Photography has been a frustrating habit this week. Nothing has stayed in range of my camera for very long, and the shots I'm getting have been pretty low quality. The birds are hiding in the canopy, the bees are too mobile, and the butterflies seem to have disappeared.
Today has been a case in point. I'm keen to photograph swifts, but when I go out to find them they are high level rather than screeching at low altitude as they fly into their nests, and a big flock of long tailed tits in the Old Oak Wood today, but I couldn't get any kind of clear view among the leaves.
Early and tree bumblebee workers are now out and about, saddlebags full of pollen, but they ended up being just as hard to photograph as the fast moving hairy foots that have now sadly disappeared for the year by the looks of things.
And the most gutting thing? Walking through the orchard in the park, and thinking "Gosh, that was a bloody big wasp" that's just flown by. Walking a bit further, a flash of red and yellow whipped over my right shoulder and settled on a tree trunk.
It was a hornet, large as my index finger, and the first I've ever seen in Newark. When it flew, its wings made a loud, low "thrum" and it was obviously chewing wood for nest purposes. Magnficent beast! But of course, as soon as I deployed my camera, it flew up and around the tree trunk.
"Git!" I said, as I did to every other bird or insect that refused to pose for me. I was left to take photographs of the many coloured wallflowers in the fort shaped flowerbed by the cafe. Even the bees there were elusive, not to mention the fantastically fast winged silver y moth that also made a rapid visit.
Still, colours though!
All text and images copyright CreamCrackeredNature 27.05.16. "Hornets Attack Victor Mature" was a name that REM used for a secret show once upon a time.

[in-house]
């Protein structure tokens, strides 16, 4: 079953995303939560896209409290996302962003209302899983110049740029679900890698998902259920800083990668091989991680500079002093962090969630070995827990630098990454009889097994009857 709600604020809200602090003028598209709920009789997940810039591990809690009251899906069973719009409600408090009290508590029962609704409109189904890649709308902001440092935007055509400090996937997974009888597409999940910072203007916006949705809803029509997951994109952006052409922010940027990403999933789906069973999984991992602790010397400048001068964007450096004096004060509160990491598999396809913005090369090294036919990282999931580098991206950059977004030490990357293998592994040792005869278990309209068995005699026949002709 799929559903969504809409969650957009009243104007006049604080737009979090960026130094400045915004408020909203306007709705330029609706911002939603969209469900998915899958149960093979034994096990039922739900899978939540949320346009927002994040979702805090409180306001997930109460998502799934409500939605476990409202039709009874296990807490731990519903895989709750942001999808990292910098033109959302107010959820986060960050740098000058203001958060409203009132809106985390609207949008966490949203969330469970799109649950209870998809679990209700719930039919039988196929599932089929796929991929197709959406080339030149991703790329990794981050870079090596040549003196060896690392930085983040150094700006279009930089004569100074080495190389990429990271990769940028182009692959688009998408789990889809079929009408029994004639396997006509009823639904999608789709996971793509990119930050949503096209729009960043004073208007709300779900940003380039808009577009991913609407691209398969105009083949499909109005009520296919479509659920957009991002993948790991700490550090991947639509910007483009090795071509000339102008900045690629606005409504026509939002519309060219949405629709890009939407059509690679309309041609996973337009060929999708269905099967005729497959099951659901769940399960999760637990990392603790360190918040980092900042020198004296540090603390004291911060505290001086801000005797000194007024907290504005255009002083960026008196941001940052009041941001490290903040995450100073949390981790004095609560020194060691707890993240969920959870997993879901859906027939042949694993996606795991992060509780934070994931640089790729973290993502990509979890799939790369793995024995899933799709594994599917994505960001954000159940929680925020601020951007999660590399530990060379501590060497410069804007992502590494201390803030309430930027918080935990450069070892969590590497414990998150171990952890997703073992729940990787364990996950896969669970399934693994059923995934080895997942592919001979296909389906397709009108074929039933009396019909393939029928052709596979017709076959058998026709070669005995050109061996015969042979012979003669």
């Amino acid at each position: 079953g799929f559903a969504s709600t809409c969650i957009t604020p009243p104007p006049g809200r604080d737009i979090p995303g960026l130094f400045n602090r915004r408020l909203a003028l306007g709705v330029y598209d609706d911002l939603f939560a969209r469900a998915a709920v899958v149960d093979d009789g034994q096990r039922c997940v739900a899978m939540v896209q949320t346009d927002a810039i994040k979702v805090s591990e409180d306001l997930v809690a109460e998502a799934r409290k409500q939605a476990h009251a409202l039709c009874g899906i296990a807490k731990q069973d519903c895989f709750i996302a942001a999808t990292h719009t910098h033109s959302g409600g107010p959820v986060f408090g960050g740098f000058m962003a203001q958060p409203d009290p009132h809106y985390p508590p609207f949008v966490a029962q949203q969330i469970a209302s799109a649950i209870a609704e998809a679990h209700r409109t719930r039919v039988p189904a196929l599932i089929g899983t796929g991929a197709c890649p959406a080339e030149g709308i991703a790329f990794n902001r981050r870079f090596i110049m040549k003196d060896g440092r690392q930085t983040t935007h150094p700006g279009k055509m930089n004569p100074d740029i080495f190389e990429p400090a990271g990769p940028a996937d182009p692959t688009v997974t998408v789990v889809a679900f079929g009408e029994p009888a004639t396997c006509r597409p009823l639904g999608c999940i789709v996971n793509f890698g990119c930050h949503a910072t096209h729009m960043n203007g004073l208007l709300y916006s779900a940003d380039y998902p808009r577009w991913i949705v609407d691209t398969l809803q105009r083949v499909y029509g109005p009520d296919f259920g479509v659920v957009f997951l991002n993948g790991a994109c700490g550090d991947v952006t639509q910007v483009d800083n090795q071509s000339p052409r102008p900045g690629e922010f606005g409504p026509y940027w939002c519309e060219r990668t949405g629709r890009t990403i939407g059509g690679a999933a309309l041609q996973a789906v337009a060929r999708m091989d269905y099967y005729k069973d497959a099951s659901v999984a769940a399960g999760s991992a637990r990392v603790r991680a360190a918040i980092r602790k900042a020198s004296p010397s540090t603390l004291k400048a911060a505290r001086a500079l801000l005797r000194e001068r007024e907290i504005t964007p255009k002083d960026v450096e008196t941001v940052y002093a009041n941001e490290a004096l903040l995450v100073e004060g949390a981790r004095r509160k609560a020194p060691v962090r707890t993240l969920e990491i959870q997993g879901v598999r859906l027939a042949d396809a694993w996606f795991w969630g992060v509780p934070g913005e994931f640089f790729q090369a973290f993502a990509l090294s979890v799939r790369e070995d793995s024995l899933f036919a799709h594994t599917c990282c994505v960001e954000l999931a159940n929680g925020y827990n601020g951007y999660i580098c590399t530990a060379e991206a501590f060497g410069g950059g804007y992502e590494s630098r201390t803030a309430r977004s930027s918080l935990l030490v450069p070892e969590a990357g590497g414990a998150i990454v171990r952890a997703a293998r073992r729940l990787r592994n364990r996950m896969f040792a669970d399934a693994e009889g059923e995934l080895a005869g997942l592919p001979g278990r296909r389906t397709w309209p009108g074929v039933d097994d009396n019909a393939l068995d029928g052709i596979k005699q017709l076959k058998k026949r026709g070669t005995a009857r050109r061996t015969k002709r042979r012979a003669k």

I understand your frustration all too well,ReplyDelete
nice stationery flowers.
Hornets really are impressive beasts aren't they. Gorgeous colours in your far more obliging flowers though!ReplyDelete
Love the pictures of the flowers, they are so colourful.ReplyDelete
All the best Jan
Thank you all, the interest in snapping a hornet tempered by knowledge the sting hurts like buggery. Oh well, that's why I have a superzoom camera. X1000 ought to do the trick.ReplyDelete
Lovely colourful flowers! I've been told that setbacks build character. Better luck next time!ReplyDelete
Yes, but you the flowers, lovely shots Simon.ReplyDelete
Beautiful colours in the flowers here Simon, very pretty! And I feel you on the bug-photography front - I've always struggled to get good shots of wasps in flight and some bees too, though they seem to be easier to snap, but I hope you get your shot soon! - TashaReplyDelete
Silver ys are tricksy things to photograph at the best of times :-). Loved all the flower shots.ReplyDelete
Thank you everyone, I just keep practicing.ReplyDelete
Hornets are fascinating. I wrote about them a couple of years ago. We had a next in the shed and I watched the hornets make their way in and out. They were clumsy at night; bumping into me as I passed. When the nest was at the end of its life in autumn and the hornets had dies and the females had hibernated, I took the nest and sliced it in two on the bandsaw. It's amazing inside. If you're interested, you can see the pics here: http://www.thethriftymagpiesnest.co.uk/2015/01/can-you-tell-what-it-is.htmlReplyDelete
Hopefully you will catch a picture of one next time!
The Thrifty Magpies Nest